Horizontal Violence Effect on Nurse Retention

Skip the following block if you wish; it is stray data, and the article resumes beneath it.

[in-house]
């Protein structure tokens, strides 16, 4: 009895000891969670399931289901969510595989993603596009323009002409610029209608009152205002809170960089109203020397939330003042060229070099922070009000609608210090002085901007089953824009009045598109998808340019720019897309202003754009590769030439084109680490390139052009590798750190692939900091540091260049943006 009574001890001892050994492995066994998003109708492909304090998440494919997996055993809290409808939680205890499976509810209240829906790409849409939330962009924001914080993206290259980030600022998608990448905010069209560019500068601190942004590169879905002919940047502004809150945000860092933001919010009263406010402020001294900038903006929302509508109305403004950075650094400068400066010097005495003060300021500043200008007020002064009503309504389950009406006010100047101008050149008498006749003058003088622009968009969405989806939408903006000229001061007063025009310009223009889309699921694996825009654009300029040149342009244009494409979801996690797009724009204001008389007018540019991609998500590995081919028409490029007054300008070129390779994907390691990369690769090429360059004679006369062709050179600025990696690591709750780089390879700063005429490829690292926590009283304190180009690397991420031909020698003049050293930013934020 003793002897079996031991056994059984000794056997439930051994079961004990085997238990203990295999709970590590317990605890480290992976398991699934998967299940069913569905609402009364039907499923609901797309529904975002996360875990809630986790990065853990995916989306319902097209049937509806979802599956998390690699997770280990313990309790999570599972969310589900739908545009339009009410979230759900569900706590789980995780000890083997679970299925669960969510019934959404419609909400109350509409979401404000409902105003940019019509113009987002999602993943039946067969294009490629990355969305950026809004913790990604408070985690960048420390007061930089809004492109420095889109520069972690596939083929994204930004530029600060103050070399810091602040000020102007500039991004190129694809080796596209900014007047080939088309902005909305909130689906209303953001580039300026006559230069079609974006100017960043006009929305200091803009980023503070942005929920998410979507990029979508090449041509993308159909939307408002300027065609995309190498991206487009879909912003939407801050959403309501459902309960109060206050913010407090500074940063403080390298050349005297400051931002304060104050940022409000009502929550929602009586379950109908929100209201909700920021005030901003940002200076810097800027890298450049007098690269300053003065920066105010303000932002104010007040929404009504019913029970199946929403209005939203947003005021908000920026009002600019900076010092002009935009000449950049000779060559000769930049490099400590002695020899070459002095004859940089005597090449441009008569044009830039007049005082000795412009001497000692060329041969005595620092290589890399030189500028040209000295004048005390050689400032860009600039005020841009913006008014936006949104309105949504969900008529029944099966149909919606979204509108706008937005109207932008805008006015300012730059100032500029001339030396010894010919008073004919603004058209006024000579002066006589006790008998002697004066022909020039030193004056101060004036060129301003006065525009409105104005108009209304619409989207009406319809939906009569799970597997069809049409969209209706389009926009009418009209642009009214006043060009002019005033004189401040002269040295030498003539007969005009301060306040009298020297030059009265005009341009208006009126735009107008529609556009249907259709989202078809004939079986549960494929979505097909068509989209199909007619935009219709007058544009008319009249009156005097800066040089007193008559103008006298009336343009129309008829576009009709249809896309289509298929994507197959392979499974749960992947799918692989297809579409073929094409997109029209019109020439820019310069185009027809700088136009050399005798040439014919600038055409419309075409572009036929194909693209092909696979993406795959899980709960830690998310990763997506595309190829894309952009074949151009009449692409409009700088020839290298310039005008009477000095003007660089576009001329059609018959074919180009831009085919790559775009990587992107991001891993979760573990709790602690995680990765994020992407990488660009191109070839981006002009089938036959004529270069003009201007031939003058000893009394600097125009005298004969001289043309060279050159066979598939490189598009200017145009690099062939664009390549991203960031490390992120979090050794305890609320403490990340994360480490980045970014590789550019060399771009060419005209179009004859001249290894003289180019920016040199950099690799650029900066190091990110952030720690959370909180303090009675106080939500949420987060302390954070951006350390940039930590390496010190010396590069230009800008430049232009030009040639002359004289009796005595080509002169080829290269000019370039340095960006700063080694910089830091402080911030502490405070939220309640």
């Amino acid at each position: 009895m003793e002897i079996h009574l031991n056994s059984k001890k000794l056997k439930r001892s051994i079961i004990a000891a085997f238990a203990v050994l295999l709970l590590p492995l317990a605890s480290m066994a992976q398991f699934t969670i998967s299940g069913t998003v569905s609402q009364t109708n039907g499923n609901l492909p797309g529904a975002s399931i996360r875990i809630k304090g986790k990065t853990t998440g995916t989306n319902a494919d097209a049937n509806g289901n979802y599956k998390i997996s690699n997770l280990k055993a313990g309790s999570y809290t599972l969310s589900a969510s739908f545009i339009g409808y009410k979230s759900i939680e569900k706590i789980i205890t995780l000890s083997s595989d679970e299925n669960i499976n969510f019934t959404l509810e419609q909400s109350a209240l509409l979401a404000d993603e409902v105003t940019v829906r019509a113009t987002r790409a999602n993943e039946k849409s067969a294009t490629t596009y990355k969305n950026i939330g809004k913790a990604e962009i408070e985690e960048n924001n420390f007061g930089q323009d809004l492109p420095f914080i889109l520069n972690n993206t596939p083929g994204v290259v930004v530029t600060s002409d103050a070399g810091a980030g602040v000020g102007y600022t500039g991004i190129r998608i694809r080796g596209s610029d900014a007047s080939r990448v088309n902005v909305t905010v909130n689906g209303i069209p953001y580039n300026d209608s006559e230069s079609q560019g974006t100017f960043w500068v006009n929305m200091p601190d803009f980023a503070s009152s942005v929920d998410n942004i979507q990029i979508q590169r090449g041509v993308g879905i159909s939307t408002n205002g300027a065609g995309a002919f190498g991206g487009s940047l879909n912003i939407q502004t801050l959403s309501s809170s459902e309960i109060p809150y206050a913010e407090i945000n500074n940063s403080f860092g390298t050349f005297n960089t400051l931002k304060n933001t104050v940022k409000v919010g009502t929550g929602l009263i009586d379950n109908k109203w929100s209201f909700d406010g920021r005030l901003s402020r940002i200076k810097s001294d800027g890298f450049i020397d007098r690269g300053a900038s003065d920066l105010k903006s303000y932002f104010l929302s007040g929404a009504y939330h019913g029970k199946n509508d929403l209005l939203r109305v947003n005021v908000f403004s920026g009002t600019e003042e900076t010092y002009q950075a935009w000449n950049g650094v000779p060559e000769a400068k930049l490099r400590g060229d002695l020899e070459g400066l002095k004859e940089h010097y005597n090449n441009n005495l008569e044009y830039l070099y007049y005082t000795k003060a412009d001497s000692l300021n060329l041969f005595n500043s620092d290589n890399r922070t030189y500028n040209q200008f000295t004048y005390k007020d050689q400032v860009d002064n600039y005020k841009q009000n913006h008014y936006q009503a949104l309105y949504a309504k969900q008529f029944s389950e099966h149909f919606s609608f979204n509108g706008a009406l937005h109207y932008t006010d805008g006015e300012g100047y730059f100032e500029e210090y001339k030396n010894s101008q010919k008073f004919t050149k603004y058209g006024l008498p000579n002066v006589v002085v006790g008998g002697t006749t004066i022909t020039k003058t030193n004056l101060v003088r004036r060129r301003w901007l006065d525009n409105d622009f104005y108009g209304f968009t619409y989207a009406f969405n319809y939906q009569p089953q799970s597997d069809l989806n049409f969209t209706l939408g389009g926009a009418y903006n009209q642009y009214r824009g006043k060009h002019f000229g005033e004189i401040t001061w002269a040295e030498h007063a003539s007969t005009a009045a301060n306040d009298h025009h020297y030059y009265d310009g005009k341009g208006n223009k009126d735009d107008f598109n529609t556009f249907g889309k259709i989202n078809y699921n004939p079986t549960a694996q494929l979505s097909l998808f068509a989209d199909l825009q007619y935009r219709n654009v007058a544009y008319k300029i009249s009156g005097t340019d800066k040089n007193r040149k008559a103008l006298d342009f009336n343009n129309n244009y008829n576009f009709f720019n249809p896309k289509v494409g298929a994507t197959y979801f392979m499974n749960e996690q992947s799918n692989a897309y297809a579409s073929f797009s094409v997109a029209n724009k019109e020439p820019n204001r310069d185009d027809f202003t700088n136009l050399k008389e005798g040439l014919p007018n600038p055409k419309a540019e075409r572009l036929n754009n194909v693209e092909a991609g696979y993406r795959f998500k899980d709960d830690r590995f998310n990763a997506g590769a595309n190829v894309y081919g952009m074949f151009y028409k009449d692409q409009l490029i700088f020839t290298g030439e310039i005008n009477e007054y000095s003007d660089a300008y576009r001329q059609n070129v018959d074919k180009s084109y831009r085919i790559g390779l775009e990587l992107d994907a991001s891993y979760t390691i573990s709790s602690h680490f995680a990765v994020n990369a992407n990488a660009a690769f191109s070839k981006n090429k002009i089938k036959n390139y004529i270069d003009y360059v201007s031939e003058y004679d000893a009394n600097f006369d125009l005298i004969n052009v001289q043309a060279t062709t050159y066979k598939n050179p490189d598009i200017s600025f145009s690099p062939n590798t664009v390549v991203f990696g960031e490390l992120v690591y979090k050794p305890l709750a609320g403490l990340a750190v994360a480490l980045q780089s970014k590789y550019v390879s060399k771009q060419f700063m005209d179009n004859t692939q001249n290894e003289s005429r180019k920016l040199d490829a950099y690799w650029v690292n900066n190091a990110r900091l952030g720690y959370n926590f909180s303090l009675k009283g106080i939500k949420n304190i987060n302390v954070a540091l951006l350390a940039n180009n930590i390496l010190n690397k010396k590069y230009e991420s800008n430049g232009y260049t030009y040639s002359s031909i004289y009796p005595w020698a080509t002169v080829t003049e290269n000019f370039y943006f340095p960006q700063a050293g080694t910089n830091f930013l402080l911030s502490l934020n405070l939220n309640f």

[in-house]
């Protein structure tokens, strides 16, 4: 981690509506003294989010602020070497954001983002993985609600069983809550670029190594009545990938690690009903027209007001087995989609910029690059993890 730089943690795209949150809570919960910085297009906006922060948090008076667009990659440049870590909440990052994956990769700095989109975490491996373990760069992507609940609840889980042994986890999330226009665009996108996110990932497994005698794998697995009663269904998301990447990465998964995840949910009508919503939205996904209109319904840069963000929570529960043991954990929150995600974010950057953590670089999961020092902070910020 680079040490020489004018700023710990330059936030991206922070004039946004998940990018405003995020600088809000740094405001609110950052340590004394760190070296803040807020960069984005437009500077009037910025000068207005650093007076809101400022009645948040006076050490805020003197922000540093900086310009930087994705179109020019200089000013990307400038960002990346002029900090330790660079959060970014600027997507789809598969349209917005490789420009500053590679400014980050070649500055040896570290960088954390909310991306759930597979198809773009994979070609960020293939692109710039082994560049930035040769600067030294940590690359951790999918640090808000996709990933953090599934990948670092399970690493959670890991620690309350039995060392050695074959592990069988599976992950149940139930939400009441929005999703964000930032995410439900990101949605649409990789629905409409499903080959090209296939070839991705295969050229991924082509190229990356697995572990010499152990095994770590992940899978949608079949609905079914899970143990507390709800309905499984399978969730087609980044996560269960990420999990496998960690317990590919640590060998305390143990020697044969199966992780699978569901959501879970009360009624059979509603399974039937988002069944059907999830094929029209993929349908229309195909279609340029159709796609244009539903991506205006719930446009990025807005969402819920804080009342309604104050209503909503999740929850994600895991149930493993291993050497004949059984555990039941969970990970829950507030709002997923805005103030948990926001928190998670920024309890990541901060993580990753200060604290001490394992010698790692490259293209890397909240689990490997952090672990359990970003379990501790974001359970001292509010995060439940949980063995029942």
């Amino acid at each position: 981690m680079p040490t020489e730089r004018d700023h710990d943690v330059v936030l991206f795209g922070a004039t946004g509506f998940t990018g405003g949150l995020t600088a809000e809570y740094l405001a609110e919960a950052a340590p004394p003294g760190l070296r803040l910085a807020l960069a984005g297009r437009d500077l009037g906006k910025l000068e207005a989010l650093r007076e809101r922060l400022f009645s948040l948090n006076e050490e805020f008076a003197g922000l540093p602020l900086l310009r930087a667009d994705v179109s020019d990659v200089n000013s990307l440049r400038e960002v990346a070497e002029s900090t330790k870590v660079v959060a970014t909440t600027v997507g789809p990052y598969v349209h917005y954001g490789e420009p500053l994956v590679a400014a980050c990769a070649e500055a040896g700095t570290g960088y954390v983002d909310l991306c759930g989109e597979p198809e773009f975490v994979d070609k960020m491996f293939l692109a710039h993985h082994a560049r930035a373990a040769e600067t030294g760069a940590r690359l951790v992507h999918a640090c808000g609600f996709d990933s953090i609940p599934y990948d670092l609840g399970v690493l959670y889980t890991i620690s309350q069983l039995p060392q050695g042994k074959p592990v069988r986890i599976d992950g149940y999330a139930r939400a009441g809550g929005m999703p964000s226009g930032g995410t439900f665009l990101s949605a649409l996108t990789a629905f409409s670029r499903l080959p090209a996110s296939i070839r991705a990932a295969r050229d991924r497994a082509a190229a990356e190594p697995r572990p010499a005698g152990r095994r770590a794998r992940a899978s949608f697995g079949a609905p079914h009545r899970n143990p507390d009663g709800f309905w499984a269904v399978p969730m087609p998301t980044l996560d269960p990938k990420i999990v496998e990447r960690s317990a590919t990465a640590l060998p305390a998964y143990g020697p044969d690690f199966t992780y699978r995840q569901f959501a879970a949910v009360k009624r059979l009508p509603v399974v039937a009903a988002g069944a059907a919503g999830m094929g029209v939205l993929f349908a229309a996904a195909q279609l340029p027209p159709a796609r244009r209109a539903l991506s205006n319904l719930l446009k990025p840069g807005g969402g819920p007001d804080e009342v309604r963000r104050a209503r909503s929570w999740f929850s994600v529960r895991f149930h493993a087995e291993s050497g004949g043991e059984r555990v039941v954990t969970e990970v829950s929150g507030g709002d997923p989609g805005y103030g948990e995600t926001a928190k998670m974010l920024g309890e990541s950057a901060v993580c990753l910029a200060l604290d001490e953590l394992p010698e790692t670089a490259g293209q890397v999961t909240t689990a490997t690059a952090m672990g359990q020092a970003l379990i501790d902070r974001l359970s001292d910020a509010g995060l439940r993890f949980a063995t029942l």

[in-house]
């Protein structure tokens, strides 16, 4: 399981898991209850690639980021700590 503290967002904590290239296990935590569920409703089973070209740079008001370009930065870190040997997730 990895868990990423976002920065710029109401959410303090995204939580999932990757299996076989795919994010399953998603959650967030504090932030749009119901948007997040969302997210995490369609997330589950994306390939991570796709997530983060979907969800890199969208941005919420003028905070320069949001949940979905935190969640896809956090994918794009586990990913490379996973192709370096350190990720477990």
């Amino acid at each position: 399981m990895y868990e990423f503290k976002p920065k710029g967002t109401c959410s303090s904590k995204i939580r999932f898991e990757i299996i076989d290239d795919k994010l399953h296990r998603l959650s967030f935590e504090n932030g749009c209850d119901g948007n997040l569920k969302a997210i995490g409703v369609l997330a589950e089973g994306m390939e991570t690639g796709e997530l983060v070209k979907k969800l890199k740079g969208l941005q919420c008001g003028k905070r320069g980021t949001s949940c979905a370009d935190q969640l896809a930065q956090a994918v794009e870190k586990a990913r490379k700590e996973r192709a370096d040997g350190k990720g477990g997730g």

Horizontal violence is known by a variety of terms such as lateral violence, bullying, and incivility. Christie and Jones (2014) describe lateral violence as a problem in nursing where a behavior is demonstrated through harmful actions that occur between nurses. Studies have revealed how horizontal violence affects nurse retention. Horizontal violence is a relevant issue in the healthcare community, yet often goes undiscussed. Walrafen (2012) explains that an outcome of horizontal violence in nursing is directly proportional to a decrease in retention of nurses. Sherman (2012) proclaimed that nurses who are subjected to horizontal violence have low self-esteem, depression, excessive sick leave, and poor morale. As Wilson (2011) identified nurses, who witness or experience horizontal violence have an increased desire to leave the organization where the bullying takes place. Horizontal violence is a pervasive source of occupational stress with physical, psychological, and organizational consequences (Hauge, et al, 2010). Roy (2007) describes this as an unkind, discourteous manner in which nurses relate to their colleagues. As nurses seek to perform their daily tasks, other co-workers may embarrass them for their lack of knowledge, tease them as they participate in informal cliques, or demean them for their technique (Bakker, 2012). Creating excuses, taunting, and refusing to share information, nursing education or knowledge are examples of horizontal violence (Ball, 1996)

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